I have heard Sitar Concerto No 2 of Zubin Mehta and Pandit Ravi Shankar it is very nice.

Thank you again.

rahul0324 profile image

rahul0324 4 years ago from Gurgaon, India

This is a beautifully well researched hub sir... very imaginatively crafted will all the pictures from hindu mythology and beyond!

Different sounds have different effects on our CNS and the effects range differently according to the age of the listener.

At first when I visited your profile I thought, this might be a hub related to the physics of sound and it intrigued me' cause the physics behind frequencies and sound is very interesting. The ways in which frequencies mix and match together is very unique and definite. In fact, each sound we hear is mathematically an integral of various or a singular frequency. When two frequencies in same phase meet... beats are produced... There is a lot more

In a nutshell sir.. this was a great experience! :)

sasanka7 profile image

sasanka7 4 years ago from Calcutta, India Author

Dear Rahul; Thanks a lot for your attention and nice comments. I agree absolutely with your views. Thank you again for spending your precious time.

Anjili profile image

Anjili 4 years ago from planet earth, a humanoid

A wonderful article that gives meaning to sound. Where would we be without sound? Music makes the world turn round. A gift from God. Thanks for sharing and voted up.

sasanka7 profile image

sasanka7 4 years ago from Calcutta, India Author

Dear Anjili;

Thank you so much for your compliment and voting up. Yes, I agree with you it’s a gift from God.

soumyasrajan 4 years ago from Mumbai India and often in USA

Just came back again to yr article and comments.

"I wonder how our nervous system has fixed the common line of standard of good and bad taste (with a negligible variance between individuals)."

Yes, it is interesting. Most of "standard" good one seems to be generally quite similar too all over world. I have also wondered some times why?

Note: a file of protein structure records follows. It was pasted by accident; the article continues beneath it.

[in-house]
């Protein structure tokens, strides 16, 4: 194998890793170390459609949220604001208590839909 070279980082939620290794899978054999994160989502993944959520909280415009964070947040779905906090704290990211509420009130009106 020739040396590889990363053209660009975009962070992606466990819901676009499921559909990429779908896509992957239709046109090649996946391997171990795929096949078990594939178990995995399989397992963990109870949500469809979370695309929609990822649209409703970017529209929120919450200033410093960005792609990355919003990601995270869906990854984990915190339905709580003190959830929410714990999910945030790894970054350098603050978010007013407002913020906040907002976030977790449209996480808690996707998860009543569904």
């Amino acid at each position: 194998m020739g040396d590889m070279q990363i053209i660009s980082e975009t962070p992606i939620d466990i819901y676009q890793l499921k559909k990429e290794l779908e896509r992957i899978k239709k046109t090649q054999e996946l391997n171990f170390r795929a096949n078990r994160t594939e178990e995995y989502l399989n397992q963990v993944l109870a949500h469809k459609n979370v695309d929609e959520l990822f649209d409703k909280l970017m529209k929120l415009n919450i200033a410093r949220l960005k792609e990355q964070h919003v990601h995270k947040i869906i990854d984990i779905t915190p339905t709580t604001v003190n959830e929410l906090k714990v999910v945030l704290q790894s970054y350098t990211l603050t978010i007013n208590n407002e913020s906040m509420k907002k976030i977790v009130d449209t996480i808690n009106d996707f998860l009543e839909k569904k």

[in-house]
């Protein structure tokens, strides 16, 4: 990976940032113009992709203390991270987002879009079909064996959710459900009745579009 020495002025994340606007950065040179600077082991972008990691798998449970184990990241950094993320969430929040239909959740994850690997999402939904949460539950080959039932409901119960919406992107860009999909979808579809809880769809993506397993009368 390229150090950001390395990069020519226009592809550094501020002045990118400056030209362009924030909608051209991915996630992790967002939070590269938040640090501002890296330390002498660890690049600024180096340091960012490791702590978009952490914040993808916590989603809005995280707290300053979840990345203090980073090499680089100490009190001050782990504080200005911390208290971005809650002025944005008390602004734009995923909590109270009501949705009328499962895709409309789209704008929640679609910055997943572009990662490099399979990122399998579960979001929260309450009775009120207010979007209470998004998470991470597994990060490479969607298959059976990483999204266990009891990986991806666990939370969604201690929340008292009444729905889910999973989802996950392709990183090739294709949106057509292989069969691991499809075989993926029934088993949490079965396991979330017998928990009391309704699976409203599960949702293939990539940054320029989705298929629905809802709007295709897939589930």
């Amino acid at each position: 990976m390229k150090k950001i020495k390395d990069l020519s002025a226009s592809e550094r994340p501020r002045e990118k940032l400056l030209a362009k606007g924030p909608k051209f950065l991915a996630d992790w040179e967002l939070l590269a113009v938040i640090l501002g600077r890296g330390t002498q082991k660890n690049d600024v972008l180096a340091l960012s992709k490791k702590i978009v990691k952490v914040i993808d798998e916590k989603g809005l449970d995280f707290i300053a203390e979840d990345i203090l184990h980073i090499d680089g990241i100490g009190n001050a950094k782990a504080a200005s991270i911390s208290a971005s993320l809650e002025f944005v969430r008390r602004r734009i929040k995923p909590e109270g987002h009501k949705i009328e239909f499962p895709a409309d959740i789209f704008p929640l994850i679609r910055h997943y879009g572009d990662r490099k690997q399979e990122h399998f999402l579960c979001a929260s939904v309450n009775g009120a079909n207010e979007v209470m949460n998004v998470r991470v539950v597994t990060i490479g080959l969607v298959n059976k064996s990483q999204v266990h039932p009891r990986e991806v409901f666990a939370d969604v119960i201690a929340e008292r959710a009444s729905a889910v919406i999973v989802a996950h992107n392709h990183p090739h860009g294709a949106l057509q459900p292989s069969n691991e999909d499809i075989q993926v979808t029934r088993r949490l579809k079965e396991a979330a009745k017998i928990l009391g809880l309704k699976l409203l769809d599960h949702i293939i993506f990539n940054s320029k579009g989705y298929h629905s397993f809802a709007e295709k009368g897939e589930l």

sasanka7 profile image

sasanka7 4 years ago from Calcutta, India Author

So kind of you Soumyasrajan for visiting again. I feel honored. Just see, your second visit pleased me

why ? The answer is known to all. My nervous system indicates the presence of a good friend. Thanks a lot.

DrMark1961 profile image

DrMark1961 3 years ago from The Beach of Brazil

Thank you sasanka7 for this interesting article. I read all of your comments,too,and noted your comment to Jandee. I would like to hear more about the pariah dogs that saved the baby. You are a good writer,maybe you would like to tell us about it in another hub?

Deborah Brooks profile image

Deborah Brooks 3 years ago from Brownsville,TX

well this is an awesome hub.. blessings to you and your work..


cecileportilla profile image

cecileportilla 2 years ago from West Orange, New Jersey

Hi sasanka7:

You write very well. You have the ability to hold your readers attention. This hub was great! Your ideas are on point. Sounds indeed have a powerful effect. Sounds make us happy or sad, bring back memories, even prepare us for weddings, funerals and battle. Music is even used for therapy. Thanks for the historical perspective. The pictures are wonderful. Voted up!

mary615 profile image

mary615 24 months ago from Florida

I learned a lot by reading your Hub. I am told the Oriental people sing to their unborn babies and also talk to them. I am an avid gardener and I talk to my plants! They seem to grow better. I have a little dog, and I talk and sing to her just as though she were human.

Yes, sounds do have an effect on us, I believe.